Mantle Plume Debate Resources
Topical ResourcesGlobal isothermal surface in the Earth's mantle Details
Cretaceous Superplume The resources linked from this page include an assortment of web- and non-web resources, published papers, abstracts, graphics, and animations. Direct links to web resources are followed by a "more info" link that gives a short description of the web resource.
MantlePlumes.org: Scholarly articles, opinion pieces, many related resources are available through this website on which interested parties discuss the nature and origin of hotspot volcanism.
Large Igneous Provinces Commision: don't miss the LIP of the Month pages
The Great Plumes Debate 2003: online version of The Geoscientist's 2003 debate of mantle plume theory. Be sure to visit the "Shorter contributions" page to get a real sense of the tenor of the debate. Links to different pages in the debate are in the column on the left, but NOTE: the initial pro-plume contribution (Saunders, Plumes – an alternative to the alternative) is incorrectly linked it should be http://www.geolsoc.org.uk/plume_alterative. Also not properly linked at all are the following:
- Saunders, Fitton, and Coogan: The Empire Strikes Back (pro-plume) http://www.geolsoc.org.uk/Policy-and-Media/Online-Debates/The-Great-Plumes-Debate-2003/The-emperor-strikes-back
Teaching Activities about Hotspots
Hotspot Lesson: Mantle Plumes This lesson explains a theory on magma generation at hotspots called the mantle plume theory as well as possible ways of finding evidence to support the theory. The goal of this lesson is to introduce students to a theory that scientists are actively trying to evidence or refute. Through this students will learn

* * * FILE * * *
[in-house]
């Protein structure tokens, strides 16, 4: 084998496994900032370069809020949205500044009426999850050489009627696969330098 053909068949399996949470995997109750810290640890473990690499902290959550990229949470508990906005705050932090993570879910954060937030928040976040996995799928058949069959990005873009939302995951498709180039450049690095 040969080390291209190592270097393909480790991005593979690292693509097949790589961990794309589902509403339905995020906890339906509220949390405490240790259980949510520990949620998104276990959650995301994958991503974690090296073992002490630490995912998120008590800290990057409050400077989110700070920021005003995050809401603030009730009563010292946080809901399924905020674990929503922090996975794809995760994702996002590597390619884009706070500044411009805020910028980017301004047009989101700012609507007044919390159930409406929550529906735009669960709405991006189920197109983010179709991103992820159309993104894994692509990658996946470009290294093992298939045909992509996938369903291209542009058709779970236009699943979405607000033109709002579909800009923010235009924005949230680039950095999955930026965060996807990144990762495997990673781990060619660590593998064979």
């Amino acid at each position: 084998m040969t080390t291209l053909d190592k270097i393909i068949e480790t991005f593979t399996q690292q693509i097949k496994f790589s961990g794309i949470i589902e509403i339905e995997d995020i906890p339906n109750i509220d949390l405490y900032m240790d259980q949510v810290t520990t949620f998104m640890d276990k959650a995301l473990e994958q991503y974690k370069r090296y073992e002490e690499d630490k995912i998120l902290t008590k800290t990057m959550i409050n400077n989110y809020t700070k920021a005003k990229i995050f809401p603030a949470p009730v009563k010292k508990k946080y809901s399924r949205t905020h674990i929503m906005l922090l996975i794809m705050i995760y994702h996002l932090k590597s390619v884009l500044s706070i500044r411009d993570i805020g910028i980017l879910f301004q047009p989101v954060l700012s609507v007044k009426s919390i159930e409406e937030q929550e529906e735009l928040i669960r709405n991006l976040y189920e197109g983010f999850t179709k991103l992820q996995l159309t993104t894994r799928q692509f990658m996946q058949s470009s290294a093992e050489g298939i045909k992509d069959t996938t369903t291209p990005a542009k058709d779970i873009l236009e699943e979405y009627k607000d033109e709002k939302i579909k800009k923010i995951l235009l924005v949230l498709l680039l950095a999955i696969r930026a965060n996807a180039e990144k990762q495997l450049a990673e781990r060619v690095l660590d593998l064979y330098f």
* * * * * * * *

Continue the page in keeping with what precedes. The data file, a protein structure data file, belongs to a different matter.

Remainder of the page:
Hotspot Lesson: Relative Dating This lesson explains the application of relative dating for volcanic features in the ocean. The initial lecture focuses on the concept of relative dating of island chains. This lesson includes 10 images of different volcanic stages of seamount formation as envisioned by Charles Darwin in the 1800's.
Hotspot Lesson: Hotspot Theory and Plate Velocities This activity provides students with a data set of ages of some of the Hawaiian Volcanoes and seamounts and how far they are from the active volcanism. By plotting the data on a graph and fitting the data with a line of best fit, the plate velocity can be estimated by taking the slope of the line. This lesson defines hotspot volcanoes and the major contributors to the theory. It also discusses the importance of the hotspot theory and how hotspot island and seamount chains can be used to determine plate motions through geological time.
Hotspot Lesson: Mantle Plumes This lesson explains a theory on magma generation at hotspots called the mantle plume theory as well as possible ways of finding evidence to support the theory. The goal of this lesson is to introduce students to a theory that scientists are actively trying to evidence or refute. Through this students will learn about mantle tomography which helps scientists make predictions about the inside of the earth.
Hotspot Lesson: Samoan Hotspot This lesson makes comparisons between Hawaii and Samoa in an attempt to determine the volcanic origin of Samoa. The activity allows the students to calculate age estimates for the islands and seamounts of Samoa, assuming they were formed by the Pacific Plate traveling over a stationary hotspot located underneath Samoa.
Hotspot Lesson: Final Project This project is a the culminating assignment for a series of activities about hotspots and plate motions.
Are you in a hotspot? This activity is a PowerPoint module designed to help students differentiate hotspot island chains from volcanic island arc systems. The focus sights for this activity are the Society Island hotspot chain and the Caribbean island arc system. Using map images, students are asked to describe and differentiate the topography and geologic features of the two tectonic settings. Students compare the difference in volcanism and seismicity of the two locations.